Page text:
Let’s address the most important thing first. This Bannerlord workshop guide will teach you how to set up and operate the most productive workshop possible. There is no such thing as the “best workshop” in Bannerlord.
The reason for that is that workshops work differently in Bannerlord than they do in Warband. In Warband, you almost exclusively always went for a velvet weavery and dye works. In Bannerlord, it’s a bit more complicated than that.
How Workshops Work in Bannerlord
Workshops in Bannerlord work similarly to Productive Enterprises in Warband. At its core, it’s the basic product creation model. A raw good goes in and a produced good comes out. Simple right?
Well. Not exactly. You see, that worked in Warband because its economic system was rudimentary at best. Bannerlord’s economic system is anything but simple, which is why Bannerlord workshop guides won’t simply tell you “This is the best workshop.”
What the best workshop ends up being is a combination of multiple factors, of which Geography, Supply and Demand, and general Prosperity are the most important ones. Let’s start with the first one.
You Have to Select the Right Geography
Settlements in Bannerlord have villages that are attached to them. This is one of the facts you will have to consider when creating a kingdom in Bannerlord. The reason this is important is because villages produce certain goods that they sell locally.
Take Quyaz in the image above for example. The villages around Quyaz produce Flax, Olives, and Fish. This tells me that there will likely be an abundance of these produce in Quyaz’s market. I.e. I should open a workshop that can utilize these resources.
In other words. There’s no point in opening a Smithy or a Jewler, as they will have to rely solely on passing caravans to acquire the raw materials they need to produce their wares.
Supply and Demand
Just like in real life, Bannerlord has a supply and demand system. To produce a certain ware, you need someone to supply you the raw materials you need to produce said ware. In the modern world, we have trucks and freights to do that. In Bannerlord, that task falls to the peasantry and the caravans.
And, just like in real life. Accidents can happen while on the road. Caravans get raided by hostile parties. Peasants get exported by bandits. Or, worst of all. Villages get raided. All of these can disrupt the supply of raw resources coming into your settlements.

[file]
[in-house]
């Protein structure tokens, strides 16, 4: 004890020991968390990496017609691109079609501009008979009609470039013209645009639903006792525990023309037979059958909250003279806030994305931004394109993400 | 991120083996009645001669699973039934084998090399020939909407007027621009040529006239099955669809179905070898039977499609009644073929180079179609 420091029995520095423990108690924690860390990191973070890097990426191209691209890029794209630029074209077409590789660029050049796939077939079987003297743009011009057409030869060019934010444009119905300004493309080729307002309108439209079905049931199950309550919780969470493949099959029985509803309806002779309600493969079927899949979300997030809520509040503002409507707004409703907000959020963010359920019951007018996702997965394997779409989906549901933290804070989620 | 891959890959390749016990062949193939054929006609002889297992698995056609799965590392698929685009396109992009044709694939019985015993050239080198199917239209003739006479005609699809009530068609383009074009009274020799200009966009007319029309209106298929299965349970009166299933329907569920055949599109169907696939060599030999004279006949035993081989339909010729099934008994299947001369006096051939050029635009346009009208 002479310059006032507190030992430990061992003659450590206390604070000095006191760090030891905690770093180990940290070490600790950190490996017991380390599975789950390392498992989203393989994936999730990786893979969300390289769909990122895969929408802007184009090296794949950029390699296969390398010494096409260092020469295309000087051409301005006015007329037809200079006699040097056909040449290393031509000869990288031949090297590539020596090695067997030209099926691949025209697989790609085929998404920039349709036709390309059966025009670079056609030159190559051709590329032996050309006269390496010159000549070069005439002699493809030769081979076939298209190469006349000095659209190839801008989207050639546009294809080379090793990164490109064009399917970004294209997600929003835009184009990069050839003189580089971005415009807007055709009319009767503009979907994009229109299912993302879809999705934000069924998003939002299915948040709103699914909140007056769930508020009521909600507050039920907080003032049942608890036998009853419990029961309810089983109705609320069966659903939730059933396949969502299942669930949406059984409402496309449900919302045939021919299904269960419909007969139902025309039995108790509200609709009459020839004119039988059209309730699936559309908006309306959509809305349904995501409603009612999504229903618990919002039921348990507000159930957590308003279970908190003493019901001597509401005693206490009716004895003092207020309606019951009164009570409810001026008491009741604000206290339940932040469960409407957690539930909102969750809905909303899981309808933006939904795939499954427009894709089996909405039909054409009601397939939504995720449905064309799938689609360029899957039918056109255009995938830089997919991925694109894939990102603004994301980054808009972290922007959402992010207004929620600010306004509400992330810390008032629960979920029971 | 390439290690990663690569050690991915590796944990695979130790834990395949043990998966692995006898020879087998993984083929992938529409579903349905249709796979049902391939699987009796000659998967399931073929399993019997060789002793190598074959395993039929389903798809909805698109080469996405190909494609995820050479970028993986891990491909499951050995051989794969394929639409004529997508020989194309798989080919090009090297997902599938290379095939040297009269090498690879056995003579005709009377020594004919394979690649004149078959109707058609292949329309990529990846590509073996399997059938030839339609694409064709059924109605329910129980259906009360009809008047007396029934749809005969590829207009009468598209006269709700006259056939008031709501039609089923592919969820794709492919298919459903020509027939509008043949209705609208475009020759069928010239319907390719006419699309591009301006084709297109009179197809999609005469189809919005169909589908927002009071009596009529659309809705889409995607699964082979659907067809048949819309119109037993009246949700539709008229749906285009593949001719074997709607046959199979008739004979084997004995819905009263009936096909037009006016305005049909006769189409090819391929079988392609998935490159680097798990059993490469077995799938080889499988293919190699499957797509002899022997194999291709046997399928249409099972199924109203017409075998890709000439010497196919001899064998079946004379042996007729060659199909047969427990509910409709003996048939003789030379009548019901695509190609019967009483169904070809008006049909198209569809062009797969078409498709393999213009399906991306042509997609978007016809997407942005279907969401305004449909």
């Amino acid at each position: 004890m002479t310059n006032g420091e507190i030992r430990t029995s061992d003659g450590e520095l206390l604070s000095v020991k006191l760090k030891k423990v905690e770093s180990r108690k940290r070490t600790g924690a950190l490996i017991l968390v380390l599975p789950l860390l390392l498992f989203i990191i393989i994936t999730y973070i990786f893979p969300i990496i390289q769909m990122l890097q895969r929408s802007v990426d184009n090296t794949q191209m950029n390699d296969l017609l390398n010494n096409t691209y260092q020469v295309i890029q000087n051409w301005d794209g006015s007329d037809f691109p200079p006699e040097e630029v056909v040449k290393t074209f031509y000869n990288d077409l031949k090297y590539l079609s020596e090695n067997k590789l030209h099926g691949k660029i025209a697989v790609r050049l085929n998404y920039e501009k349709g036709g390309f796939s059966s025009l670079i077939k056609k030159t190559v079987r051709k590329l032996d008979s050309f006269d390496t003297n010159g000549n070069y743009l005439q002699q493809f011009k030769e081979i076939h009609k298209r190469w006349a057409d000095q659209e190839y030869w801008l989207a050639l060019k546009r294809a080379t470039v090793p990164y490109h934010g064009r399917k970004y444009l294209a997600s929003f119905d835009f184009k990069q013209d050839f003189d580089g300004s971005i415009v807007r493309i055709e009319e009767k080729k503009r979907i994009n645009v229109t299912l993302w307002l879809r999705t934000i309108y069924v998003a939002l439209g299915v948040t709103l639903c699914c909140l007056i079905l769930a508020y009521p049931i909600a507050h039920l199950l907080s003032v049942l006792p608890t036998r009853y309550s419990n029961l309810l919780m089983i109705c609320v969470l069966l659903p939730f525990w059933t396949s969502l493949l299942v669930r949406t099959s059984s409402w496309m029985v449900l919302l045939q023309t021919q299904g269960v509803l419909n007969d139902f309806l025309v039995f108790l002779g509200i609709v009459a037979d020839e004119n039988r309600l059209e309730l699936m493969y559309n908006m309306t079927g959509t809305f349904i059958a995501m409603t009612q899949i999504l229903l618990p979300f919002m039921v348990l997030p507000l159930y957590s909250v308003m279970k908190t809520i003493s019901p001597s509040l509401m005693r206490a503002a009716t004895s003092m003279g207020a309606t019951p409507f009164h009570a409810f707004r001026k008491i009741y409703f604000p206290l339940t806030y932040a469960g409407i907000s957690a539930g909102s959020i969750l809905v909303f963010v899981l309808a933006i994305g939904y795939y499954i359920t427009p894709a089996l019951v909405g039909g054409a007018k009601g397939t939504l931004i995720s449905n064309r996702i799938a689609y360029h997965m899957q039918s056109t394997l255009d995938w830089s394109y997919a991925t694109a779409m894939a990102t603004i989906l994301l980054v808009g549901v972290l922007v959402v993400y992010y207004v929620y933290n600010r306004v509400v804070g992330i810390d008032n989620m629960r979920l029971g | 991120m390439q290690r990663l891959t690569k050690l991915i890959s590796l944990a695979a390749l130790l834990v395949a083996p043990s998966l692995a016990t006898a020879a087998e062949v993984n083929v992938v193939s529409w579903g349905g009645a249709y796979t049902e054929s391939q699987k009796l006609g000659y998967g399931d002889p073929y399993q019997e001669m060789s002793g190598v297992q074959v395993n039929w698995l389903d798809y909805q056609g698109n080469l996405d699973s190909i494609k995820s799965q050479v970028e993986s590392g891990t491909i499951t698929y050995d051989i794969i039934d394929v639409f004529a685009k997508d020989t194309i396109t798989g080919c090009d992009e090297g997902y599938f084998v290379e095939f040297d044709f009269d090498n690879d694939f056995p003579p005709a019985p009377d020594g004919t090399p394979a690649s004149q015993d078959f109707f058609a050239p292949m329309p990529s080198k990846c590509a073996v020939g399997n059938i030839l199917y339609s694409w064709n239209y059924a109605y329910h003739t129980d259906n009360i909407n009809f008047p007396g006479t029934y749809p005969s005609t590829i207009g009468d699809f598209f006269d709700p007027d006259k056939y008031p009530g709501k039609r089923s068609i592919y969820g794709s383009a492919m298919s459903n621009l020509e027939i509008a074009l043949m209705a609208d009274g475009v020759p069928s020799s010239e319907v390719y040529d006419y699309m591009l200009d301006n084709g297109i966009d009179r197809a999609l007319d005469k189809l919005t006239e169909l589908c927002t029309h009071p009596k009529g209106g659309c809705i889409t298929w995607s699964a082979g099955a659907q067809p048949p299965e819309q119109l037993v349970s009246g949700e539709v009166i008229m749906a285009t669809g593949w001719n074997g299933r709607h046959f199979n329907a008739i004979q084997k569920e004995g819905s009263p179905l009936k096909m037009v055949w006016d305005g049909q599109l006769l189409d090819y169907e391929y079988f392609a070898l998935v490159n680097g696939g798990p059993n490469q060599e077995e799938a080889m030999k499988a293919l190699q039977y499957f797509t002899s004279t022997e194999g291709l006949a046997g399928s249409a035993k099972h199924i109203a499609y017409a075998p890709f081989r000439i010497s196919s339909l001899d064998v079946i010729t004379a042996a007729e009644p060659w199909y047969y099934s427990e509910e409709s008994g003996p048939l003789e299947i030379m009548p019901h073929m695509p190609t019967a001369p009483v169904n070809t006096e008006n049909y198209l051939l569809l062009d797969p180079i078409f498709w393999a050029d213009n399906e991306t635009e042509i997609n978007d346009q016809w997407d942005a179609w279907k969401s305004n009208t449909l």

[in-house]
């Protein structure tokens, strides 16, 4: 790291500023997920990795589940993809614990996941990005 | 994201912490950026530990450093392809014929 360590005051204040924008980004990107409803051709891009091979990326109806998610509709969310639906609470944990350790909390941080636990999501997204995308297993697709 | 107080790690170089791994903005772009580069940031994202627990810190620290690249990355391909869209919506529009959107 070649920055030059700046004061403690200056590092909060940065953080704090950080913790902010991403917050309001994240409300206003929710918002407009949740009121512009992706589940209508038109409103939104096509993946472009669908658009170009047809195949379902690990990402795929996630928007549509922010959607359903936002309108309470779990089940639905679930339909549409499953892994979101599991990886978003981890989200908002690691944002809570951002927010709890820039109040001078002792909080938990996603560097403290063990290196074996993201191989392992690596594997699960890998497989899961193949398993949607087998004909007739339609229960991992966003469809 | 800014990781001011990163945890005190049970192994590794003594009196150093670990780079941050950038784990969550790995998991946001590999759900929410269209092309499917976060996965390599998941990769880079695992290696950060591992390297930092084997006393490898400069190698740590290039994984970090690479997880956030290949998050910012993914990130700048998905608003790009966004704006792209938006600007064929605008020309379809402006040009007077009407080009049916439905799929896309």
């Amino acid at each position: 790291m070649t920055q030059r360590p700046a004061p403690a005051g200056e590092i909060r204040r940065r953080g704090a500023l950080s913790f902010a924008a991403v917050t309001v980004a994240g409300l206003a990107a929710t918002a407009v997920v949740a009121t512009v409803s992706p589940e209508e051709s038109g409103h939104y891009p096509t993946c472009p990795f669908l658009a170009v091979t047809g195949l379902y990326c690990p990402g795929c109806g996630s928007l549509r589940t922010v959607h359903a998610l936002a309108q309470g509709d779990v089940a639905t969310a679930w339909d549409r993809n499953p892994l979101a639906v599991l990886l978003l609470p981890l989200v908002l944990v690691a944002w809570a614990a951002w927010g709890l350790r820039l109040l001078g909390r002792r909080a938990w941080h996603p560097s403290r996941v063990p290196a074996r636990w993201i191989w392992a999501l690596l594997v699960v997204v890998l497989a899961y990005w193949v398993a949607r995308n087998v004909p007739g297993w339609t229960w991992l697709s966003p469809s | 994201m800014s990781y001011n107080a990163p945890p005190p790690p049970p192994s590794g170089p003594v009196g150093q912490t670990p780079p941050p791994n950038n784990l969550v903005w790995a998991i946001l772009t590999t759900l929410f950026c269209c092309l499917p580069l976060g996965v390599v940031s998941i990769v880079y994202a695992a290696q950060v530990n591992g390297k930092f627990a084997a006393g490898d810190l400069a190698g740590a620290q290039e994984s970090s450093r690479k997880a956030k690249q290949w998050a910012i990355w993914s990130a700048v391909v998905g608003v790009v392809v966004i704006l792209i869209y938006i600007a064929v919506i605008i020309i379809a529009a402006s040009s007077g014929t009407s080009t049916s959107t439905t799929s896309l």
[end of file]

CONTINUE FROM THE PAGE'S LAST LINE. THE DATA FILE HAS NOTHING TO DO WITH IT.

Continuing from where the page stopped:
Even the best factions in Bannerlord suffer from this plague, as banditry is rampant all across Calradia.
Settlement Prosperity is the Best Indicator to Look For
Before purchasing a workshop, look at the settlement’s prosperity. This is the best indicator if your workshop will be profitable or not. A high prosperity means that there’s a lot of trade going on and resources are being bought and sold constantly.
Those are about the most ideal conditions that you can hope for. Any Bannerlord workshop guide that tells you otherwise is lying to you. Ideally, you should always open workshops in settlements that have over 4000 prosperity.
How to Acquire Your First Workshop
Again, similar to real life. If you want to open a workshop in Bannerlord, you’re going to have to have a certain amount of capital saved in the bank. Workshops cost between 15.000 – 25.000 coins each. Nothing major, but definitely a sizable amount if you’re starting out.
When starting out, don’t stress yourself about making a lot of money. Instead, prioritize farming Renown first, then you can focus on acquiring workshops. I’d even recommend getting married before you start worrying about workshops.
Once you’ve finally set the conditions, it’s time to acquire the capital for your conglomerate. Raiding villages is a good way to get a lot of money. However, winning major battles and selling prisoners is even better. The loot acquired off of battlefields is usually worth between 20k – 100k. Which is more than enough coin.
Which Workshops Tend to Be the Most Profitable?
In my experience, the most profitable workshop types are Linen Weaveries, Olive Presses, Velvet Weaveries, and Silversmiths. The resources they produce tend to sell for the most profit. However, the caveat to that is that they produce relatively little as a result.
The other workshop types take cheaper resources and produce more products in the end, but, the final products usually sell for less as well. Always monitor your workshops. If you see that a workshop isn’t productive, sell it and buy another one in a more prosperous city.